Chemistry Workbook For Dummies, 3rd Edition
Paul Yates. Many undergraduate students enter into chemistry courses from a wide range of backgrounds, often possessing various levels of experience with the mathematical concepts necessary for carrying out practical calculations in chemistry. Chemical Calculations: Mathematics for Chemistry, Second Edition provides a unified, student-friendly reference of mathematical concepts and techniques incorporated into the context of familiar chemical topics. In solving such problems, it is necessary first to think your way through, perhaps by writing down a road map showing the relationships among the quantities given in the problem.
Then you can apply conversion factors, making sure that the units cancel, and calculate the result. The stoichiometric ratio measures one element or compound against another. The reactant of two or more reactants present in an amount such that it would be completely consumed if the reaction proceeded to completion.
Also called limiting reactant.. We say that such a reaction does not go to completion. Since I was using a hardcopy I had no navigation issues The number of grammatical errors is small, though the number of necessary corrections to the text arising from, for example, one word being run into another, is large. These corrections are noted on the list to be supplied separately.
I enjoyed reading this text; there is much to recommend it. The style is relaxed and chatty without being trite or unscientific, the examples and the questions are generally well-chosen, and the number of questions is more than enough for students to fully test their understanding. My reservations can be summed up as follows: 1.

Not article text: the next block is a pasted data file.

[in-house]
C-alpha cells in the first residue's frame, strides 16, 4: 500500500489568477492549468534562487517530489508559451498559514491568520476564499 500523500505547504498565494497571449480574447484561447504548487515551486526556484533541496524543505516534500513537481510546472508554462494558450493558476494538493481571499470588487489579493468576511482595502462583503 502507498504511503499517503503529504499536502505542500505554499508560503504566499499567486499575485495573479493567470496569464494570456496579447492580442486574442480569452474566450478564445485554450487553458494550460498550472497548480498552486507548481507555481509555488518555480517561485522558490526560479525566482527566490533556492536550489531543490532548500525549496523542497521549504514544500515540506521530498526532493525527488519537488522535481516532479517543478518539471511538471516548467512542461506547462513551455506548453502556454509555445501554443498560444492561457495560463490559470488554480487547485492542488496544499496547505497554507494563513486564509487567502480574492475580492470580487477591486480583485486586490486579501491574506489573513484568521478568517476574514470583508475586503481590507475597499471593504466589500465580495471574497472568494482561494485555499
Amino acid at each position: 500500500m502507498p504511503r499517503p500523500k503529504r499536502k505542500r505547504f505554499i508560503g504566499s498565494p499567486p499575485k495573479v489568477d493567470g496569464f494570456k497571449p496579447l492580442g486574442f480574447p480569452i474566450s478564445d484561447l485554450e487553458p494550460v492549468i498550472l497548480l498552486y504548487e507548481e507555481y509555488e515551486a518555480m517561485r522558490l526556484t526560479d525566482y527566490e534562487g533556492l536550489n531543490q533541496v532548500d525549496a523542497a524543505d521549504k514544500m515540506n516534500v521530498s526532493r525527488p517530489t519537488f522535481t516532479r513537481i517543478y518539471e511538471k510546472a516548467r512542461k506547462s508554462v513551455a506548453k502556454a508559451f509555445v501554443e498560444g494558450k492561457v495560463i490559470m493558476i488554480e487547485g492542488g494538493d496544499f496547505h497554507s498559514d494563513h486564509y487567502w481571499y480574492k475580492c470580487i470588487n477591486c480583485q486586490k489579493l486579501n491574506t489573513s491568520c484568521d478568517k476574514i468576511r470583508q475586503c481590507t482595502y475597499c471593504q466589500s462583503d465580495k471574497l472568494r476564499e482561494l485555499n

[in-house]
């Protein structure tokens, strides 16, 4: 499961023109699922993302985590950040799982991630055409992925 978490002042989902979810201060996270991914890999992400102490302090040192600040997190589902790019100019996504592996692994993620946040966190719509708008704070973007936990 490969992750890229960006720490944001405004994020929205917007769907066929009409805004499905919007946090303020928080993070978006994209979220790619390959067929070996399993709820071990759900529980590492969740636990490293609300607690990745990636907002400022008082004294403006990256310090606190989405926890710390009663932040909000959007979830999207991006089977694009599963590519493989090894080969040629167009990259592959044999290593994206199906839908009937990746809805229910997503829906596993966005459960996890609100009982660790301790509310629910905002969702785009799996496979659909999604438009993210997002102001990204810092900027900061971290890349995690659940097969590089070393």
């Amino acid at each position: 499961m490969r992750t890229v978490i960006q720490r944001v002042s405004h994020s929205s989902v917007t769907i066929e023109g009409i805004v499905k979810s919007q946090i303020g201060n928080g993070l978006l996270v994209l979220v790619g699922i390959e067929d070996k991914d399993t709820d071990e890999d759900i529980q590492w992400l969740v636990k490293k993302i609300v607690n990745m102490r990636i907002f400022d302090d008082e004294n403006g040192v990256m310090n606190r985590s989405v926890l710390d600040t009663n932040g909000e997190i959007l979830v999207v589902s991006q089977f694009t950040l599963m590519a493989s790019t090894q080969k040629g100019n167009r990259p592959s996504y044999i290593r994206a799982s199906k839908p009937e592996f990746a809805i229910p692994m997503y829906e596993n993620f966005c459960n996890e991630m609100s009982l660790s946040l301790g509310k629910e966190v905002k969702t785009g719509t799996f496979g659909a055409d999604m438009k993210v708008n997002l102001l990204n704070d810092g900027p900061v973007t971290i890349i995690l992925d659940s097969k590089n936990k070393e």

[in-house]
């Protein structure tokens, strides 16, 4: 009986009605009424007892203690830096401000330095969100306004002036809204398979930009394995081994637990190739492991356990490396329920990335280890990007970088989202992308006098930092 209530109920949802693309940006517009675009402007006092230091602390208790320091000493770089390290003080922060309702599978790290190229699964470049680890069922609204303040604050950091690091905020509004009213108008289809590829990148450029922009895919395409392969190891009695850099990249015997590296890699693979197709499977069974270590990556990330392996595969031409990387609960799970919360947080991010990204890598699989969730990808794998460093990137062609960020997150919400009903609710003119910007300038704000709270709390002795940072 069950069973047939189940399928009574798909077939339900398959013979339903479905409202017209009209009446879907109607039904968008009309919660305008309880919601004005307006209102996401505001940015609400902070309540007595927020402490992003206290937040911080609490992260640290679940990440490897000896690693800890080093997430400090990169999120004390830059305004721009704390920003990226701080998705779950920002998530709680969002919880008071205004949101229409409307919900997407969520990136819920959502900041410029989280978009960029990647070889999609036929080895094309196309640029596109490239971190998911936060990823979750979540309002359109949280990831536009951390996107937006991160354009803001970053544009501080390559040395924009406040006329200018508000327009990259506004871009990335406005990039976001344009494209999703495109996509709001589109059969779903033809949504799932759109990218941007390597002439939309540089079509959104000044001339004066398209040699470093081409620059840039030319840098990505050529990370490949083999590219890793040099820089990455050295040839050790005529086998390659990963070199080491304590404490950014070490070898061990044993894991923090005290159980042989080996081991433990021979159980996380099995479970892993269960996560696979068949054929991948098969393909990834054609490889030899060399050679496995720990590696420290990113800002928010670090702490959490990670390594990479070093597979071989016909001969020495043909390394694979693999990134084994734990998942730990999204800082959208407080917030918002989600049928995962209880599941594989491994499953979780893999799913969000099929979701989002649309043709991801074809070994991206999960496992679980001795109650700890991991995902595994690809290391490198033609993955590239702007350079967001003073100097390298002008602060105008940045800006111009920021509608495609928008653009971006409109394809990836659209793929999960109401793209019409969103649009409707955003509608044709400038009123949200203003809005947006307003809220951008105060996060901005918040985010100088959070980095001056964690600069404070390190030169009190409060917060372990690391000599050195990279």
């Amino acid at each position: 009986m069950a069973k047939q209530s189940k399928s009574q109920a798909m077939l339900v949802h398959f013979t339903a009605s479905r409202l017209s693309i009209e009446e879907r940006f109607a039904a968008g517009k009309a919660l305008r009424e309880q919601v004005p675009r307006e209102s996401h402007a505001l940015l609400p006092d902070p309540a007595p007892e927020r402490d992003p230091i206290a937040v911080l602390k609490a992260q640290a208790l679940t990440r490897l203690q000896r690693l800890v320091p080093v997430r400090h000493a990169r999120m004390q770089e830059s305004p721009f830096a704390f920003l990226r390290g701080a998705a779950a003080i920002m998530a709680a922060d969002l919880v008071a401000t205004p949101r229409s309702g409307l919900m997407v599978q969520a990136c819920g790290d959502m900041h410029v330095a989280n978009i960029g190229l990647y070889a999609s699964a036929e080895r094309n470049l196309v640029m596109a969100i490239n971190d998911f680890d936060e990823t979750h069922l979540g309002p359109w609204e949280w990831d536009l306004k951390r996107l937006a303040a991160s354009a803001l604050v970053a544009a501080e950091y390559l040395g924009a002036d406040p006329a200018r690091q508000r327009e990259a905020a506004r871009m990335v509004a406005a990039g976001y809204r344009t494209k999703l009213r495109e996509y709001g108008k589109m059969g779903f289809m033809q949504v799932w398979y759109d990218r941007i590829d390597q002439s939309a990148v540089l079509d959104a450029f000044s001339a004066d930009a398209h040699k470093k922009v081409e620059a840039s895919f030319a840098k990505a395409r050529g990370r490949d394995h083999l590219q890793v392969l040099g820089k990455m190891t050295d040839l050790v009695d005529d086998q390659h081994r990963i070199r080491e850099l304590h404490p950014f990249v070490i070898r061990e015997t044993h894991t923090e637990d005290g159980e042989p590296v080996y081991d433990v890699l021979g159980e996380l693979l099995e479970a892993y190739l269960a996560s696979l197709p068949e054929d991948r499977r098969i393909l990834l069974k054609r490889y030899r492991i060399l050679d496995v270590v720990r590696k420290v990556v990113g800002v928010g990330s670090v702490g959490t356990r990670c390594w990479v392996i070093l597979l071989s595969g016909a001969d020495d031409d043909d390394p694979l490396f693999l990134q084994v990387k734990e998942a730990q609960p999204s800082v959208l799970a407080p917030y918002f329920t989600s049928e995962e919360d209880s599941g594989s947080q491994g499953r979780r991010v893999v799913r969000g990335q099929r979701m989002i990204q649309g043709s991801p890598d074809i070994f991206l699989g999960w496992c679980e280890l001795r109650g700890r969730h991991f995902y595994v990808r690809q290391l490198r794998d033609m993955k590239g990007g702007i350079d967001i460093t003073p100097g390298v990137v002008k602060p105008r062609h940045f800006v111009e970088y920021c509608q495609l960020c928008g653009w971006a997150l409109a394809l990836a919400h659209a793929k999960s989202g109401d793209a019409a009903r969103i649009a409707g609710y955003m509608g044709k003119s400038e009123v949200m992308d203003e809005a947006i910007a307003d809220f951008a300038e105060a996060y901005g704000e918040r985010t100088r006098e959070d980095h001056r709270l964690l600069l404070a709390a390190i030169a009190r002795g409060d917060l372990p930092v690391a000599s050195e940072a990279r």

There are many corrections, nearly all of them minor, that should be made before the text is released to the academic community at large. I am uneasy about the speed with which questions follow the introduction of a new topic. This may diminish the time students spend reflecting on a topic before they move onto new material.
Chemical Calculations at a Glance | Chemistry Special Topics | Chemistry | Subjects | Wiley
However, I presume that this style of text, with a high density of questions, has been tried in chemistry before and been found to work satisfactorily, despite my concerns. The text starts at a very low level. Although it introduces a good range of fundamental topics - apart from kinetics, which should be added - it does not provide sufficient depth for many 1st year University courses. However, it be suitable for typical basic chemistry introductory courses, for which there is a considerable demand, both in Canada and in the USA.
In general this textbook has neither the breadth nor depth of content to satisfy the first year chemistry curriculum for B. The current version would be suitable for a massive online open courses MOOC , high school, introductory The current version would be suitable for a massive online open courses MOOC , high school, introductory college course for students who do not have Chem 11 or a non-science major. I would also like to point out that more content is better than less for a first-year chemistry textbook because it becomes a reference resource for students throughout their academic career.